Transit rates are being adjusted in Campbell River as of April 2020. Photo by Mike Davies/Campbell River Mirror

Rate changes coming to Campbell River transit system in April

Many users will actually see a decrease in what they pay to get around town

Some transit riders in Campbell River are getting good news when it comes to how much the city bus system costs them to use, after the city gave its approval to BC Transit on the fare changes coming into effect next April. Other users, however, will need to change how they use the system in order to take advantage of the coming rate decreases.

For example, the current cash rate for a single trip is $2 for adults and college students, but $1.75 for students and seniors. The fare review has made all cash fares $2 as of April 1 of next year, so seniors and students will be paying $0.25 more per trip if they continue to use cash as they enter the bus.

However, monthly passes are going up $3 for adults – from $52 to $55 per month – but going down for college students from $44 to $35 and for seniors from $42 to $35 per month.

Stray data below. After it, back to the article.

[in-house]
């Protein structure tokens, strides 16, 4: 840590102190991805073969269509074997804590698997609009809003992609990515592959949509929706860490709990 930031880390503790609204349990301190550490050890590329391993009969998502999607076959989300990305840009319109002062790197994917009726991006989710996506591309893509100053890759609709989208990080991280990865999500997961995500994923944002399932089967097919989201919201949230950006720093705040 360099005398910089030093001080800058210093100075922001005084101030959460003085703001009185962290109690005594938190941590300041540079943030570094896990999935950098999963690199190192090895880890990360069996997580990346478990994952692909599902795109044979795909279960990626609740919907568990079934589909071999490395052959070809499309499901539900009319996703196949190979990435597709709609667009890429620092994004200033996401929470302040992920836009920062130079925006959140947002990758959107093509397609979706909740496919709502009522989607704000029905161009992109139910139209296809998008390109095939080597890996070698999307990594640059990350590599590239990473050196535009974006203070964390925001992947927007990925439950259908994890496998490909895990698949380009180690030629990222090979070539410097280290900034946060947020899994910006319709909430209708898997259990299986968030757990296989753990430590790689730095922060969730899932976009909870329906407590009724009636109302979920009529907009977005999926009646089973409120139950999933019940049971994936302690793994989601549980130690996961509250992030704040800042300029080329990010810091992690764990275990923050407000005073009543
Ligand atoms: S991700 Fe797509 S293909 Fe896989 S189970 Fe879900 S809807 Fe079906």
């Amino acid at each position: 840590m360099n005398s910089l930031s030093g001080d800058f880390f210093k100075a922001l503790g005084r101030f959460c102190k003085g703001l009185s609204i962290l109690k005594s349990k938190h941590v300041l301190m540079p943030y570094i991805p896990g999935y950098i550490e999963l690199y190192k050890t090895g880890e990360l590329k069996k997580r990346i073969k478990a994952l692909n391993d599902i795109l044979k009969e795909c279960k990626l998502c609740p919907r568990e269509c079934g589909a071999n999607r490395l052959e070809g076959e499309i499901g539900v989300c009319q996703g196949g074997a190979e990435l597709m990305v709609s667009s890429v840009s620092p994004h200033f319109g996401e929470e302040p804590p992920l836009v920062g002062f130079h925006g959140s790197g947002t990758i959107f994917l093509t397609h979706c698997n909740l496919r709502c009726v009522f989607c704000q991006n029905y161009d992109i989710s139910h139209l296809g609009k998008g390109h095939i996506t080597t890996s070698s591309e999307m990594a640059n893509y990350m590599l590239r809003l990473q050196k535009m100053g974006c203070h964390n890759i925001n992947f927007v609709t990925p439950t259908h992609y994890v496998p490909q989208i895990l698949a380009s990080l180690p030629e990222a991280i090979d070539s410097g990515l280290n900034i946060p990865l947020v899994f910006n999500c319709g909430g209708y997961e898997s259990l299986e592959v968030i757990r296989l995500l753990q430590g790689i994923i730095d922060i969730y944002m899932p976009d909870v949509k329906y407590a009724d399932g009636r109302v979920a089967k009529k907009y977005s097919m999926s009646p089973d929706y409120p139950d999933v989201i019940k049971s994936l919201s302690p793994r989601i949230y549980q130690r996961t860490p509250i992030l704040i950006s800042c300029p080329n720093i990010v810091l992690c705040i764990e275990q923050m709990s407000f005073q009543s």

Day passes for all riders will be set at $4 per day, which is the current rate for students and seniors, but $.50 lower for adults.

Unfortunately for non-post-secondary students, changes to the semester pass rate is going up significantly, from $85 per semester to $115. Post-secondary students’ semester rate, however, is going down to that same $115 from $135.

The last fare was done in 2012 and are typically done every five years, but last year marked a major overhaul of the local transit system, so the fare review was delayed.

Transit users who are seeing price increases in their preferred way of paying for the bus can take some solace in the fact that city council approved Option 1 of the two they were presented with, because Option 2 increases were much steeper.

For example, Option 2 would have seen seniors and students paying significantly more for a monthly pass instead of receiving a decrease. A semester pass for all students, under Option 2, would have seen the fares go up to $150 per semester, which would have been an increase of $15 for college students – instead of the reduction they will be receiving – and an increase of $65 per semester for non-post-secondary students.

The city was only given one option for the fare changes to the HandyDART services, however. Thankfully for users of the system, rates are going down.

Rides on the system will decrease $0.50 from the current $2.50 to the same $2 rate that cash users will be paying on the conventional bus system.

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